I have a feeling that those people who think Estonians are as friendly and outgoing as any other nationality have come at the peak of tourist season, when everyone is roasting sausages and singing songs from old movies around the campfire.
Your character tells your father about slipping on an icy sidewalk someone didn’t clean: “In Estonia, everything bad that happens to you is your own fault.” You’ve very well captured the still-present element of resignation in the culture. Do you see this changing? Or is it necessarily a bad thing and something which, at least to some degree, should not change?
I am also poking fun at American attitudes in that scene. The extent to which we Americans blame others for our own misfortunes is somewhat embarrassing. I allude to some of these petty lawsuits from personal injury lawyers in the book, but also the general idea that some genetic glitch or flaw in nurturing has made us less than who we really should be.
On the other hand, the indifference of some Estonians to their neighbors is equally problematic. For example, I lived in a nice, walkable neighborhood in Tartu for three years, where we had four neighbors. I knew one of the four, but only because he was my doctor. Of the other three, I spoke only with two, briefly with the one in the back because her cat got stuck in my tree, and once with the one next door on the day we moved out. After three years, I finally learned his name. If something bad had happened to us during that time, I doubt if any of them would have really cared. Nor would I have cared much about them, as I didn't even know them.
But maybe things are changing. I was particularly touched by the domestic response to the Haapsalu fire recently. People around me were genuinely saddened by that event. The next day I saw all the flags out. I got the sense that the Estonian people really did care about each other.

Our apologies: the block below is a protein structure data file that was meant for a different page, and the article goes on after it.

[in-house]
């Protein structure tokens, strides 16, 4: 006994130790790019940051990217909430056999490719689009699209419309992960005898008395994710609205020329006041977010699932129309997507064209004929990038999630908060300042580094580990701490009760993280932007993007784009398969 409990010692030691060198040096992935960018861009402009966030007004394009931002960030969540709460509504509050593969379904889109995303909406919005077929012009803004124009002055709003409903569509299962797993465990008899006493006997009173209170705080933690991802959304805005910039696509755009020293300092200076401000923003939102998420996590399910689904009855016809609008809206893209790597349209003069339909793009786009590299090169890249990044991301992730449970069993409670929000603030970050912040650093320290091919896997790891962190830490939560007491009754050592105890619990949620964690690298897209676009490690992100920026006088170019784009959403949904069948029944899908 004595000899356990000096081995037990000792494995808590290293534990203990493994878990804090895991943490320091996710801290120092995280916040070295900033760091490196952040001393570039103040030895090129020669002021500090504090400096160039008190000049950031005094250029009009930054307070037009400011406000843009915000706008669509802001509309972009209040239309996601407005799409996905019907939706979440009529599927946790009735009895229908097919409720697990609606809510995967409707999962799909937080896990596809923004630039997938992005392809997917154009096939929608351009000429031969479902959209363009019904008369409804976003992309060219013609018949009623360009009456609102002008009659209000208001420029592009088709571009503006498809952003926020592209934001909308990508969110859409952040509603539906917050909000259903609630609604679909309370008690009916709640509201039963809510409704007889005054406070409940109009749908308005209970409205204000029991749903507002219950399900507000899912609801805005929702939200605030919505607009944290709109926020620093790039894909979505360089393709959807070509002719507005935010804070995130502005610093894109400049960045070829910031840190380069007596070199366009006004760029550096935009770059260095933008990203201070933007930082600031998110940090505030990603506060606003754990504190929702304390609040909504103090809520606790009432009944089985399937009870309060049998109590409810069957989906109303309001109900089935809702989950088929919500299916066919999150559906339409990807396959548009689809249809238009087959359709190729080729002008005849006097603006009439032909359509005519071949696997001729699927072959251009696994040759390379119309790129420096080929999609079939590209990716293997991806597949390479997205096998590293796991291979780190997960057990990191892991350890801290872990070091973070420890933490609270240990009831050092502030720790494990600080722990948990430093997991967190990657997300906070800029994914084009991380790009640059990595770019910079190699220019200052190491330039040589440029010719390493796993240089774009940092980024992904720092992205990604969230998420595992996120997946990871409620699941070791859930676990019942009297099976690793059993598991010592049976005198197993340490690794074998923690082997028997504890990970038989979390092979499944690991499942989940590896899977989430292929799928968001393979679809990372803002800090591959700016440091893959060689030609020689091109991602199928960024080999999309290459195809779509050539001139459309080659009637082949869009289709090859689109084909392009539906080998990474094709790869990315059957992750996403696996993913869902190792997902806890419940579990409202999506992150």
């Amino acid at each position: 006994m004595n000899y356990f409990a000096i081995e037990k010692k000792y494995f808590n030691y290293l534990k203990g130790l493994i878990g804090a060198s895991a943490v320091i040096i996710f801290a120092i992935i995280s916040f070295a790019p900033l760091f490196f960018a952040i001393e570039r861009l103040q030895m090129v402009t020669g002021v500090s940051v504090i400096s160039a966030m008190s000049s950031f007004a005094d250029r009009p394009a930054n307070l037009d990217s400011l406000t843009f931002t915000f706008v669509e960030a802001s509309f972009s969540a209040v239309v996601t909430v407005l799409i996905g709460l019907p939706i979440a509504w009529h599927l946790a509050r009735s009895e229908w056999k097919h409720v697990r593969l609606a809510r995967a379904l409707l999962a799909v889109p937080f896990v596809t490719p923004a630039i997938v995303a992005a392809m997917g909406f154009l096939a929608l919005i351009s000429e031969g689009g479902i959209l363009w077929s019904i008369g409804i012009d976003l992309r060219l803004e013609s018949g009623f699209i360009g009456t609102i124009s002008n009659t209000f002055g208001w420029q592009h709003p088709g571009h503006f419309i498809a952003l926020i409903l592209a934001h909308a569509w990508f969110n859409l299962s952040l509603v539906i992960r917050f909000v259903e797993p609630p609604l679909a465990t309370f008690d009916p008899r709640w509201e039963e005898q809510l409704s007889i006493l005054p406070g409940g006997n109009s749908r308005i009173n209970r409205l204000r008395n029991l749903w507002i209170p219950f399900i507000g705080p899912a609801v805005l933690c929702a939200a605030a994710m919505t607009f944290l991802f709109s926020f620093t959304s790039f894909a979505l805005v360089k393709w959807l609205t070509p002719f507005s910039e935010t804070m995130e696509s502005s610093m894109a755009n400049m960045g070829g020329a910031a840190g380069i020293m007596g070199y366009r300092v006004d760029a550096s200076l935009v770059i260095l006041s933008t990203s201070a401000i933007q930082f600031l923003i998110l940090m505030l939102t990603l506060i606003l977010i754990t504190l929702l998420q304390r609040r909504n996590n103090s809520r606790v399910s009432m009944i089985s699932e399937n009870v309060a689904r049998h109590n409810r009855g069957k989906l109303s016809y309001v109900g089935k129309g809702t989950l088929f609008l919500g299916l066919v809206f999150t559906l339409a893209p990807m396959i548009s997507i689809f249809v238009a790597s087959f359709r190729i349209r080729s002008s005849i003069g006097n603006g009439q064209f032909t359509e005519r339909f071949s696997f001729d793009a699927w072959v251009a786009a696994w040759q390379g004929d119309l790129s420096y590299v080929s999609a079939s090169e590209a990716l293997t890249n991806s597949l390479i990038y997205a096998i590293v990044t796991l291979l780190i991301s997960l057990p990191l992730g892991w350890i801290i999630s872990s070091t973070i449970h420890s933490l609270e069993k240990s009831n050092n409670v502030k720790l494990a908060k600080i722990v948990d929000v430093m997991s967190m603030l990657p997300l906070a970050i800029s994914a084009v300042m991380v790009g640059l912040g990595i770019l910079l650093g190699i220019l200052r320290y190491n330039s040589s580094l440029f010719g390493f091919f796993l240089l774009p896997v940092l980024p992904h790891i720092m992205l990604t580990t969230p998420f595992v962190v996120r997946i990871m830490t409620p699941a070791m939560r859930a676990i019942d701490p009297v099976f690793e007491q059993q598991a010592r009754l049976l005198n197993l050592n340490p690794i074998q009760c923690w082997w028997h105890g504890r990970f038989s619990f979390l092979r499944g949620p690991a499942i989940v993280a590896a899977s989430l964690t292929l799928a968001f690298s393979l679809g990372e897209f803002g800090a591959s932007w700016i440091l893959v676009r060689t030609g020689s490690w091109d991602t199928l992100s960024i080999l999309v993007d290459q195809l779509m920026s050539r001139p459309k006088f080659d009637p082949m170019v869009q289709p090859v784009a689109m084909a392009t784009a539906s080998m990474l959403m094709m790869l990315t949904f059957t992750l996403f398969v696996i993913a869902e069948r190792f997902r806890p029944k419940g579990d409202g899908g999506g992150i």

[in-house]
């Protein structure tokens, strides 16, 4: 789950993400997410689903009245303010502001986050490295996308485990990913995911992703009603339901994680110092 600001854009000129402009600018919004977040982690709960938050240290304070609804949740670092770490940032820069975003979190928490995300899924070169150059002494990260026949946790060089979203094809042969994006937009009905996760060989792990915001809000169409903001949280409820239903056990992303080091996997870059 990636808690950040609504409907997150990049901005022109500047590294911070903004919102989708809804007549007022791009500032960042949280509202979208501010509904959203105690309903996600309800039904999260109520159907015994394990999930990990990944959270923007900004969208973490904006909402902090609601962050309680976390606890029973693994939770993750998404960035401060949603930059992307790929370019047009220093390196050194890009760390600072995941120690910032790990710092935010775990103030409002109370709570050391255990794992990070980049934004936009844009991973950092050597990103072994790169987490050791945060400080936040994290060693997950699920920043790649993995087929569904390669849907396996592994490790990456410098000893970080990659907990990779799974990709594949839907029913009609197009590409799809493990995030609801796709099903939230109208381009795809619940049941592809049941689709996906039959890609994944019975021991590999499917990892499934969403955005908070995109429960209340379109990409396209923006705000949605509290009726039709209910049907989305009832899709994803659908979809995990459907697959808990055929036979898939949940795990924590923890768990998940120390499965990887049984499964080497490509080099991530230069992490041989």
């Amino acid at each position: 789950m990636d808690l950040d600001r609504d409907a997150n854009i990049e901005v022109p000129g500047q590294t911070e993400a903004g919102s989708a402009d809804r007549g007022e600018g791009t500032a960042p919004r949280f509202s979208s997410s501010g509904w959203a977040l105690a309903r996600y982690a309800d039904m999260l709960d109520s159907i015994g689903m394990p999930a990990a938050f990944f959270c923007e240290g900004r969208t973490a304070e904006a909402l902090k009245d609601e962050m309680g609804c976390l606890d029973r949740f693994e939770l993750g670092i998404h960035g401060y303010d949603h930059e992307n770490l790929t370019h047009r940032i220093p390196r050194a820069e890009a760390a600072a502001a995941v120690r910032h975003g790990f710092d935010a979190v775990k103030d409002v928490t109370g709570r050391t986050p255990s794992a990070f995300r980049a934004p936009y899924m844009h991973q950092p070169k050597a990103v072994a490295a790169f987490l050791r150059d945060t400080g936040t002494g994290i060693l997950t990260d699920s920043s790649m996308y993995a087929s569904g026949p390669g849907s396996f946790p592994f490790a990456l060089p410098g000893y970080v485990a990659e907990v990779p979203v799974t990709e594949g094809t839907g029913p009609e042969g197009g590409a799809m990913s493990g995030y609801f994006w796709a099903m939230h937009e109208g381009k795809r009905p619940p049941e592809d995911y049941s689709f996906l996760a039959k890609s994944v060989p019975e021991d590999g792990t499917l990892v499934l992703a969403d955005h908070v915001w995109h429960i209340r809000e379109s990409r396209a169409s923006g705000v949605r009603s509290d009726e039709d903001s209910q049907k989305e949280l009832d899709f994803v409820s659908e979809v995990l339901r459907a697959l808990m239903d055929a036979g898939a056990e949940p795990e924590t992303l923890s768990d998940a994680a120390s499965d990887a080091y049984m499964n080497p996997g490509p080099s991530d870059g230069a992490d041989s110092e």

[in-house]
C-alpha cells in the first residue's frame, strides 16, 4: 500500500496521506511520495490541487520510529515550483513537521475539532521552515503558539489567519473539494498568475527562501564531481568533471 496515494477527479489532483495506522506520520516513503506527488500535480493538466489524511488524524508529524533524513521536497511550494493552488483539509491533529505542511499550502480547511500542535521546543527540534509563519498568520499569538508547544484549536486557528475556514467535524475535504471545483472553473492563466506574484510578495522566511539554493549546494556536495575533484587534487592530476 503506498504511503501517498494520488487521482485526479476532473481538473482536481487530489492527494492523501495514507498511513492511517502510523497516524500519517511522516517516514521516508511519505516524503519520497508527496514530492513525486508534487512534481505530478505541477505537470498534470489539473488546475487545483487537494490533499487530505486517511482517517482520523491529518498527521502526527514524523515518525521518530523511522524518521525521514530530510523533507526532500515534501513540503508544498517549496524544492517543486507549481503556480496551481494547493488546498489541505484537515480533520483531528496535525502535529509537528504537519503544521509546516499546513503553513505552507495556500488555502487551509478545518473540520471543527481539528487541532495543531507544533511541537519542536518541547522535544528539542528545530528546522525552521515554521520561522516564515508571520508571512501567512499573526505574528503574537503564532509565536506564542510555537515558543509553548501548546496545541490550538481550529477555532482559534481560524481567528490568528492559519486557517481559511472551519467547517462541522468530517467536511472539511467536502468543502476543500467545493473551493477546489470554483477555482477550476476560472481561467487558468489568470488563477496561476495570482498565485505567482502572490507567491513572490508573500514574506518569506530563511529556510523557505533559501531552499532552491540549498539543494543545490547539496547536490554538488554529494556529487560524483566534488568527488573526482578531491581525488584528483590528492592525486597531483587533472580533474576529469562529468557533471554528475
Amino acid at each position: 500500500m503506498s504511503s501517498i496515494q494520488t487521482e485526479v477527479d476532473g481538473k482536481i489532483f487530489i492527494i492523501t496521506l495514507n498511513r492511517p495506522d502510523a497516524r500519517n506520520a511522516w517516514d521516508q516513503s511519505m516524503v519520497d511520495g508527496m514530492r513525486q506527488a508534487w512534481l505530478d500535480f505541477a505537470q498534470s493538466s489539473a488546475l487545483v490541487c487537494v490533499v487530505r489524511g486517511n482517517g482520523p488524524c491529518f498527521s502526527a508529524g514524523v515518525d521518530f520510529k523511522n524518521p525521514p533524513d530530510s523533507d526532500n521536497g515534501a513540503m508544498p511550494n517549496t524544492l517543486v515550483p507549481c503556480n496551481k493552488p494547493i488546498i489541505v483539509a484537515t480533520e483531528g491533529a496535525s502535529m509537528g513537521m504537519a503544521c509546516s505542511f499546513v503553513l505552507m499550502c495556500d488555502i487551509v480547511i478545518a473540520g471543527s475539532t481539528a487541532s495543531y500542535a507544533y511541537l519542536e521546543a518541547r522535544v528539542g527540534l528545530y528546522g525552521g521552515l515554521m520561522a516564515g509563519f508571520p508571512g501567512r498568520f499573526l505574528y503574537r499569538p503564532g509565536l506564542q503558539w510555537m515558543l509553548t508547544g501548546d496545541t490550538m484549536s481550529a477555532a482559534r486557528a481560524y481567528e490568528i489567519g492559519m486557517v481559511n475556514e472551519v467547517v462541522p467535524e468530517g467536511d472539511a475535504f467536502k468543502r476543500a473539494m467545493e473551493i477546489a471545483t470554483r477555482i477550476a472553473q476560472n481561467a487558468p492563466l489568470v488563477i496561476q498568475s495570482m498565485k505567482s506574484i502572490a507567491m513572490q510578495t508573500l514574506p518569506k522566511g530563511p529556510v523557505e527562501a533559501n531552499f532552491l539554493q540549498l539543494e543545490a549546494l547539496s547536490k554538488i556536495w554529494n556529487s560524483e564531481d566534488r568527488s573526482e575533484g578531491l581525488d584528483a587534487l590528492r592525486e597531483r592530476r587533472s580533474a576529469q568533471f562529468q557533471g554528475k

You are working with the Estonian company Exitfilm on developing a film based on the books. Had you been courting them or did they approach you?Y
We were approached by them. While the book did have some cinematic qualities, to be honest, I never conceived of it being made into a film when I wrote it. They saw the potential in it and contacted us.
We are cooperating with them quite closely. [Petrone will be the screenwriter. –ed.] I think what has interested them most is the story itself as opposed to the idiosyncrasies of the characters, while sometimes amusing. Of course it's a roll of the dice. Writing the book was a roll of the dice, too.
You also write a column for the women’s magazine Anne ja Stiil. Have you developed a following there?
I have a strong female following, but I suspect most Estonian males that see it want to kick my ass on account of the ultra stylish photograph they run with my column. I detailed my experience with fashion photographers and stylists in the prologue of the new book and, I admit, I sometimes want to kick my own ass when I see my photo in there, but what can you do? Writing for Estonian women is a real challenge. It may be one of the hardest writing gigs I've ever had.
Interview by Scott Diel